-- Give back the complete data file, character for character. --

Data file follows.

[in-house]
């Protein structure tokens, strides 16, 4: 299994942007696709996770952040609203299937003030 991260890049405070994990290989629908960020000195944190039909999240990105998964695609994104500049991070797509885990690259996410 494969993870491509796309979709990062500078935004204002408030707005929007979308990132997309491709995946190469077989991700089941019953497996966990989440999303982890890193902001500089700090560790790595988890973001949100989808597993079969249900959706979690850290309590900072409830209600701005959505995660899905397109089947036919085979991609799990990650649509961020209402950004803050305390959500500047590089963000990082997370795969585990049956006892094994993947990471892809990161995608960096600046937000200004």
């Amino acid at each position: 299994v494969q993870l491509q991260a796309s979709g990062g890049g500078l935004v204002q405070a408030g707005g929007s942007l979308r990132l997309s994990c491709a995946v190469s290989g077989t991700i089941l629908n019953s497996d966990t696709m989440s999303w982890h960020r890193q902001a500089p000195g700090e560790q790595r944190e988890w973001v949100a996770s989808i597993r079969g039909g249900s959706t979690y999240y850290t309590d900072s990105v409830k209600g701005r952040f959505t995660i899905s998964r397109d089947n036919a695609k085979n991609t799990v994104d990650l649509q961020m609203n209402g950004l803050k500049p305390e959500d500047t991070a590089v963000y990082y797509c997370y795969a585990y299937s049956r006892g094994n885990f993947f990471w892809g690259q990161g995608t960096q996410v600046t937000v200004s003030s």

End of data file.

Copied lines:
[in-house]
């Protein structure tokens, strides 16, 4: 299994942007696709996770952040609203299937003030 991260890049405070994990290989629908960020000195944190039909999240990105998964695609994104500049991070797509885990690259996410 494969993870491509796309979709990062500078935004204002408030707005929007979308990132997309491709995946190469077989991700089941019953497996966990989440999303982890890193902001500089700090560790790595988890973001949100989808597993079969249900959706979690850290309590900072409830209600701005959505995660899905397109089947036919085979991609799990990650649509961020209402950004803050305390959500500047590089963000990082997370795969585990049956006892094994993947990471892809990161995608960096600046937000200004």
């Amino acid at each position: 299994v494969q993870l491509q991260a796309s979709g990062g890049g500078l935004v204002q405070a408030g707005g929007s942007l979308r990132l997309s994990c491709a995946v190469s290989g077989t991700i089941l629908n019953s497996d966990t696709m989440s999303w982890h960020r890193q902001a500089p000195g700090e560790q790595r944190e988890w973001v949100a996770s989808i597993r079969g039909g249900s959706t979690y999240y850290t309590d900072s990105v409830k209600g701005r952040f959505t995660i899905s998964r397109d089947n036919a695609k085979n991609t799990v994104d990650l649509q961020m609203n209402g950004l803050k500049p305390e959500d500047t991070a590089v963000y990082y797509c997370y795969a585990y299937s049956r006892g094994n885990f993947f990471w892809g690259q990161g995608t960096q996410v600046t937000v200004s003030s």